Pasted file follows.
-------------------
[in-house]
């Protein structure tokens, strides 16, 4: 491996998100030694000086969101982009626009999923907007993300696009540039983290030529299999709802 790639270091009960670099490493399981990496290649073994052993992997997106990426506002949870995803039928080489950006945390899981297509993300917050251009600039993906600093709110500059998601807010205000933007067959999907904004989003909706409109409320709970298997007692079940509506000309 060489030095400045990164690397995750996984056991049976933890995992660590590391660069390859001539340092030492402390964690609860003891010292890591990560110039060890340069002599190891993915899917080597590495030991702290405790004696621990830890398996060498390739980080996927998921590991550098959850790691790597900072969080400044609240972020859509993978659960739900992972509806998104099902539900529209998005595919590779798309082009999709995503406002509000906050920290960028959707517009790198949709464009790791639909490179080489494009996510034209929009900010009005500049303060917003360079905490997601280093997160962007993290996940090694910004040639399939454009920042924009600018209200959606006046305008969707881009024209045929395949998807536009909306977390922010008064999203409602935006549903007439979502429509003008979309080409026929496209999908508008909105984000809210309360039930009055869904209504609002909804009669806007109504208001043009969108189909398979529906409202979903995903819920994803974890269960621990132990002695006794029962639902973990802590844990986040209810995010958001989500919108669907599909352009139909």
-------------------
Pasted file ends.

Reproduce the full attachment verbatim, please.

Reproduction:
[in-house]
């Protein structure tokens, strides 16, 4: 491996998100030694000086969101982009626009999923907007993300696009540039983290030529299999709802 790639270091009960670099490493399981990496290649073994052993992997997106990426506002949870995803039928080489950006945390899981297509993300917050251009600039993906600093709110500059998601807010205000933007067959999907904004989003909706409109409320709970298997007692079940509506000309 060489030095400045990164690397995750996984056991049976933890995992660590590391660069390859001539340092030492402390964690609860003891010292890591990560110039060890340069002599190891993915899917080597590495030991702290405790004696621990830890398996060498390739980080996927998921590991550098959850790691790597900072969080400044609240972020859509993978659960739900992972509806998104099902539900529209998005595919590779798309082009999709995503406002509000906050920290960028959707517009790198949709464009790791639909490179080489494009996510034209929009900010009005500049303060917003360079905490997601280093997160962007993290996940090694910004040639399939454009920042924009600018209200959606006046305008969707881009024209045929395949998807536009909306977390922010008064999203409602935006549903007439979502429509003008979309080409026929496209999908508008909105984000809210309360039930009055869904209504609002909804009669806007109504208001043009969108189909398979529906409202979903995903819920994803974890269960621990132990002695006794029962639902973990802590844990986040209810995010958001989500919108669907599909352009139909």